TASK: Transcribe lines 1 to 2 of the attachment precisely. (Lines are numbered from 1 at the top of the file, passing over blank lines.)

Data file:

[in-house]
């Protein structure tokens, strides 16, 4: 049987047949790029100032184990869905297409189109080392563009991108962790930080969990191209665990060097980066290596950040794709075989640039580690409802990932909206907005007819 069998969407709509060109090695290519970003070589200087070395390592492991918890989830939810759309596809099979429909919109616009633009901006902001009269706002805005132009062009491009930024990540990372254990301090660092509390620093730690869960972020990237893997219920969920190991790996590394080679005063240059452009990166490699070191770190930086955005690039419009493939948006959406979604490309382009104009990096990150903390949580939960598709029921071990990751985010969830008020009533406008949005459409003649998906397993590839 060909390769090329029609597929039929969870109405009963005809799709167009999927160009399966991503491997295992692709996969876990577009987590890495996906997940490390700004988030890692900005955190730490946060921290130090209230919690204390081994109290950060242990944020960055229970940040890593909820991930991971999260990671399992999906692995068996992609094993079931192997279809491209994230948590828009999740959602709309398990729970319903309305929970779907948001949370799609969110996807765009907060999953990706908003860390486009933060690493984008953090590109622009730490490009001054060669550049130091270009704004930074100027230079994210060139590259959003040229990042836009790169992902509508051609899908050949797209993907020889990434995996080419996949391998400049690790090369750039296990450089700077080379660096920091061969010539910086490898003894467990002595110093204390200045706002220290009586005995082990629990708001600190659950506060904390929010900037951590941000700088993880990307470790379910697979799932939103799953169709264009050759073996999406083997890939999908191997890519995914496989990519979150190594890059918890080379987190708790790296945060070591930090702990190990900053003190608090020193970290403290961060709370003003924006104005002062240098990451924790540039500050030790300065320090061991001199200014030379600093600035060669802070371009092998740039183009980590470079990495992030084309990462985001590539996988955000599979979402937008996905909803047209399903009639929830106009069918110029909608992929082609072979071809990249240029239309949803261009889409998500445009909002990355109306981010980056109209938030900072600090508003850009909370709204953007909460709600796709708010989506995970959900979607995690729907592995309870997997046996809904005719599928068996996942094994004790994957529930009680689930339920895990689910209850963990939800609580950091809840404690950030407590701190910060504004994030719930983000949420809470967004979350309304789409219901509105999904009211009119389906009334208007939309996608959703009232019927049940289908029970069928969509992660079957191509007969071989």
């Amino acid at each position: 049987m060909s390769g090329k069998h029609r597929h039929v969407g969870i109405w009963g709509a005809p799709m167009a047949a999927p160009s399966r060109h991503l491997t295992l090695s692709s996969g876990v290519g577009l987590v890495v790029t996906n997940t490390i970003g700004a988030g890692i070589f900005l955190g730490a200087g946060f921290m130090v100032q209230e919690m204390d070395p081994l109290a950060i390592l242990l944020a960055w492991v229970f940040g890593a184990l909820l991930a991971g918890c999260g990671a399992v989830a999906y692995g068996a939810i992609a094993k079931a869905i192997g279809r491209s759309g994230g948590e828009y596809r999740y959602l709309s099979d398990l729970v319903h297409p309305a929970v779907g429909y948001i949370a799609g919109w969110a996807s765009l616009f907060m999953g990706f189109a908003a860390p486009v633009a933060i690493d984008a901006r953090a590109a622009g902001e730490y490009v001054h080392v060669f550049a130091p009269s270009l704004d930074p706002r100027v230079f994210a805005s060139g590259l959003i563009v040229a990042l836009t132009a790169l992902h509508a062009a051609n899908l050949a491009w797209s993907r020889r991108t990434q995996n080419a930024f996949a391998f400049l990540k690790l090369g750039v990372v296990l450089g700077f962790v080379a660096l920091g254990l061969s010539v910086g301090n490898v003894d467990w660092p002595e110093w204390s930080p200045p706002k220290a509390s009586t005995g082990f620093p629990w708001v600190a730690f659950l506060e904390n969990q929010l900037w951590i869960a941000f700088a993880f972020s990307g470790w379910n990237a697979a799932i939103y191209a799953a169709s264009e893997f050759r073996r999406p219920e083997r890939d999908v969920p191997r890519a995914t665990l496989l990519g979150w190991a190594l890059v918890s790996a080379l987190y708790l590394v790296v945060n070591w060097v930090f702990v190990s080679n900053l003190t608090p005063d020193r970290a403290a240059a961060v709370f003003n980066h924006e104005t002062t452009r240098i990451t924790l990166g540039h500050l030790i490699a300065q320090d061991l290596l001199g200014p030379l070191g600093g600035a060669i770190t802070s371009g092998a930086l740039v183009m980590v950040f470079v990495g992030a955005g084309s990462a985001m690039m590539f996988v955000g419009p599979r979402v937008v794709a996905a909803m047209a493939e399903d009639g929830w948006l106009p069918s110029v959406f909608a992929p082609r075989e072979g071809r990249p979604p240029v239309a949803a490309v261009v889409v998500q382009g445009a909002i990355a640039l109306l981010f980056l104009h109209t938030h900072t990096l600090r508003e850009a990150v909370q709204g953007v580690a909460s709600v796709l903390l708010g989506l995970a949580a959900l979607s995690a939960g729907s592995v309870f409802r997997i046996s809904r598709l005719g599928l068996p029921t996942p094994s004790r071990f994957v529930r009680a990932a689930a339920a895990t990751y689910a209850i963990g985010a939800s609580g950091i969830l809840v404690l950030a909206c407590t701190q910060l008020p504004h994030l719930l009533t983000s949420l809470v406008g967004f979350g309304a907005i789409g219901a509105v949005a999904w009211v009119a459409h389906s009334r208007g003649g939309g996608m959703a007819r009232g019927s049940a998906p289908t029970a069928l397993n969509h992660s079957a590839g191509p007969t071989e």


[in-house]
């Protein structure tokens, strides 16, 4: 049987047949790029100032184990869905297409189109080392563009991108962790930080969990191209665990060097980066290596950040794709075989640039580690409802990932909206907005007819 069998969407709509060109090695290519970003070589200087070395390592492991918890989830939810759309596809099979429909919109616009633009901006902001009269706002805005132009062009491009930024990540990372254990301090660092509390620093730690869960972020990237893997219920969920190991790996590394080679005063240059452009990166490699070191770190930086955005690039419009493939948006959406979604490309382009104009990096990150903390949580939960598709029921071990990751985010969830008020009533406008949005459409003649998906397993590839 060909390769090329029609597929039929969870109405009963005809799709167009999927160009399966991503491997295992692709996969876990577009987590890495996906997940490390700004988030890692900005955190730490946060921290130090209230919690204390081994109290950060242990944020960055229970940040890593909820991930991971999260990671399992999906692995068996992609094993079931192997279809491209994230948590828009999740959602709309398990729970319903309305929970779907948001949370799609969110996807765009907060999953990706908003860390486009933060690493984008953090590109622009730490490009001054060669550049130091270009704004930074100027230079994210060139590259959003040229990042836009790169992902509508051609899908050949797209993907020889990434995996080419996949391998400049690790090369750039296990450089700077080379660096920091061969010539910086490898003894467990002595110093204390200045706002220290009586005995082990629990708001600190659950506060904390929010900037951590941000700088993880990307470790379910697979799932939103799953169709264009050759073996999406083997890939999908191997890519995914496989990519979150190594890059918890080379987190708790790296945060070591930090702990190990900053003190608090020193970290403290961060709370003003924006104005002062240098990451924790540039500050030790300065320090061991001199200014030379600093600035060669802070371009092998740039183009980590470079990495992030084309990462985001590539996988955000599979979402937008996905909803047209399903009639929830106009069918110029909608992929082609072979071809990249240029239309949803261009889409998500445009909002990355109306981010980056109209938030900072600090508003850009909370709204953007909460709600796709708010989506995970959900979607995690729907592995309870997997046996809904005719599928068996996942094994004790994957529930009680689930339920895990689910209850963990939800609580950091809840404690950030407590701190910060504004994030719930983000949420809470967004979350309304789409219901509105999904009211009119389906009334208007939309996608959703009232019927049940289908029970069928969509992660079957191509007969071989």